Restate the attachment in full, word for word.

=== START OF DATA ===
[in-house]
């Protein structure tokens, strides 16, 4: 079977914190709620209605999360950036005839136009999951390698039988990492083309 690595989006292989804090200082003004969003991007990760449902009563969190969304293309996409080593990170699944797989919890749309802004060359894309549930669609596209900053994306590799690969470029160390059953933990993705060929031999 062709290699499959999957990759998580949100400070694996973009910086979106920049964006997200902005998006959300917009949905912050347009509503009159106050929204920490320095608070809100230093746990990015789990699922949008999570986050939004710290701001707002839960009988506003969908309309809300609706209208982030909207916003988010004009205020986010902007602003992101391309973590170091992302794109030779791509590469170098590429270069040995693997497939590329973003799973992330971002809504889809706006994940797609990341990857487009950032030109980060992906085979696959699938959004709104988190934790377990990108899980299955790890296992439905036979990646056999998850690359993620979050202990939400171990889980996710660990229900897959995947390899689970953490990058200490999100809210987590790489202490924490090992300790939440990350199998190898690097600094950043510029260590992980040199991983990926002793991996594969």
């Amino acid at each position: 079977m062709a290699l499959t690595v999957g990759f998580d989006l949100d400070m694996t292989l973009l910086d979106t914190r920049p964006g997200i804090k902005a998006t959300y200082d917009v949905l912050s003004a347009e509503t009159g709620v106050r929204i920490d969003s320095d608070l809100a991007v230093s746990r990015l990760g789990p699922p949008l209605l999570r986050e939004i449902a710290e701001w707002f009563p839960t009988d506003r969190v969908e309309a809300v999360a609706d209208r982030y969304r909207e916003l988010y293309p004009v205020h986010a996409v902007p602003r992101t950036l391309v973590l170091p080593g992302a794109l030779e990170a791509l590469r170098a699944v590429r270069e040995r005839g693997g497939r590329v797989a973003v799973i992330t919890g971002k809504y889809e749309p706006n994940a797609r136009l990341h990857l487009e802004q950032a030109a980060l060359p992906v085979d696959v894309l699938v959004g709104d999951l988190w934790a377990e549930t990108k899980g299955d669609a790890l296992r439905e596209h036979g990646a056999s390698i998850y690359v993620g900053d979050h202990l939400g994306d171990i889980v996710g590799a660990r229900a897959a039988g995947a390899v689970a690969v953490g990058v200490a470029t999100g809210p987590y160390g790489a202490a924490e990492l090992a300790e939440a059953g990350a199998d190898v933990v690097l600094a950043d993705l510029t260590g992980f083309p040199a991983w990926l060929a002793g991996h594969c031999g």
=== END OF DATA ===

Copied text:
[in-house]
């Protein structure tokens, strides 16, 4: 079977914190709620209605999360950036005839136009999951390698039988990492083309 690595989006292989804090200082003004969003991007990760449902009563969190969304293309996409080593990170699944797989919890749309802004060359894309549930669609596209900053994306590799690969470029160390059953933990993705060929031999 062709290699499959999957990759998580949100400070694996973009910086979106920049964006997200902005998006959300917009949905912050347009509503009159106050929204920490320095608070809100230093746990990015789990699922949008999570986050939004710290701001707002839960009988506003969908309309809300609706209208982030909207916003988010004009205020986010902007602003992101391309973590170091992302794109030779791509590469170098590429270069040995693997497939590329973003799973992330971002809504889809706006994940797609990341990857487009950032030109980060992906085979696959699938959004709104988190934790377990990108899980299955790890296992439905036979990646056999998850690359993620979050202990939400171990889980996710660990229900897959995947390899689970953490990058200490999100809210987590790489202490924490090992300790939440990350199998190898690097600094950043510029260590992980040199991983990926002793991996594969």
């Amino acid at each position: 079977m062709a290699l499959t690595v999957g990759f998580d989006l949100d400070m694996t292989l973009l910086d979106t914190r920049p964006g997200i804090k902005a998006t959300y200082d917009v949905l912050s003004a347009e509503t009159g709620v106050r929204i920490d969003s320095d608070l809100a991007v230093s746990r990015l990760g789990p699922p949008l209605l999570r986050e939004i449902a710290e701001w707002f009563p839960t009988d506003r969190v969908e309309a809300v999360a609706d209208r982030y969304r909207e916003l988010y293309p004009v205020h986010a996409v902007p602003r992101t950036l391309v973590l170091p080593g992302a794109l030779e990170a791509l590469r170098a699944v590429r270069e040995r005839g693997g497939r590329v797989a973003v799973i992330t919890g971002k809504y889809e749309p706006n994940a797609r136009l990341h990857l487009e802004q950032a030109a980060l060359p992906v085979d696959v894309l699938v959004g709104d999951l988190w934790a377990e549930t990108k899980g299955d669609a790890l296992r439905e596209h036979g990646a056999s390698i998850y690359v993620g900053d979050h202990l939400g994306d171990i889980v996710g590799a660990r229900a897959a039988g995947a390899v689970a690969v953490g990058v200490a470029t999100g809210p987590y160390g790489a202490a924490e990492l090992a300790e939440a059953g990350a199998d190898v933990v690097l600094a950043d993705l510029t260590g992980f083309p040199a991983w990926l060929a002793g991996h594969c031999g």